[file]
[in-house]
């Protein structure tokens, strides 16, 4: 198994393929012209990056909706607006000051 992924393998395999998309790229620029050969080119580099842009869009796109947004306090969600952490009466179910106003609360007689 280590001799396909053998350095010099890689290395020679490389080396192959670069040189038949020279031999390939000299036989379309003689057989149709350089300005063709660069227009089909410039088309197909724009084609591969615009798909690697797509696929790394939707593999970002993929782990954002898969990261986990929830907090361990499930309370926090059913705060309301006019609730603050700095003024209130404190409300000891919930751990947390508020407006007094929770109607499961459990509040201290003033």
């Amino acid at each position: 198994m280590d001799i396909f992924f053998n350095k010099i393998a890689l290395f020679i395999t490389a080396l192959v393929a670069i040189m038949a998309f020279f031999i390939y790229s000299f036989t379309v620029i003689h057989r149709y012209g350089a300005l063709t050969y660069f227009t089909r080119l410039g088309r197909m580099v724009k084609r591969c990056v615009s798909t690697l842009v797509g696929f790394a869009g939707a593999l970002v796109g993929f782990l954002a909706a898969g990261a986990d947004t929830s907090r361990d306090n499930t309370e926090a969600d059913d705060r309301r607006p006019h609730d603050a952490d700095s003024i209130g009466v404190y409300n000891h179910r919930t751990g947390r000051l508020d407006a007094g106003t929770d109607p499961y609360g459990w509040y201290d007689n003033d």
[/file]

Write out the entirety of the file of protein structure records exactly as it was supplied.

[in-house]
């Protein structure tokens, strides 16, 4: 198994393929012209990056909706607006000051 992924393998395999998309790229620029050969080119580099842009869009796109947004306090969600952490009466179910106003609360007689 280590001799396909053998350095010099890689290395020679490389080396192959670069040189038949020279031999390939000299036989379309003689057989149709350089300005063709660069227009089909410039088309197909724009084609591969615009798909690697797509696929790394939707593999970002993929782990954002898969990261986990929830907090361990499930309370926090059913705060309301006019609730603050700095003024209130404190409300000891919930751990947390508020407006007094929770109607499961459990509040201290003033």
């Amino acid at each position: 198994m280590d001799i396909f992924f053998n350095k010099i393998a890689l290395f020679i395999t490389a080396l192959v393929a670069i040189m038949a998309f020279f031999i390939y790229s000299f036989t379309v620029i003689h057989r149709y012209g350089a300005l063709t050969y660069f227009t089909r080119l410039g088309r197909m580099v724009k084609r591969c990056v615009s798909t690697l842009v797509g696929f790394a869009g939707a593999l970002v796109g993929f782990l954002a909706a898969g990261a986990d947004t929830s907090r361990d306090n499930t309370e926090a969600d059913d705060r309301r607006p006019h609730d603050a952490d700095s003024i209130g009466v404190y409300n000891h179910r919930t751990g947390r000051l508020d407006a007094g106003t929770d109607p499961y609360g459990w509040y201290d007689n003033d």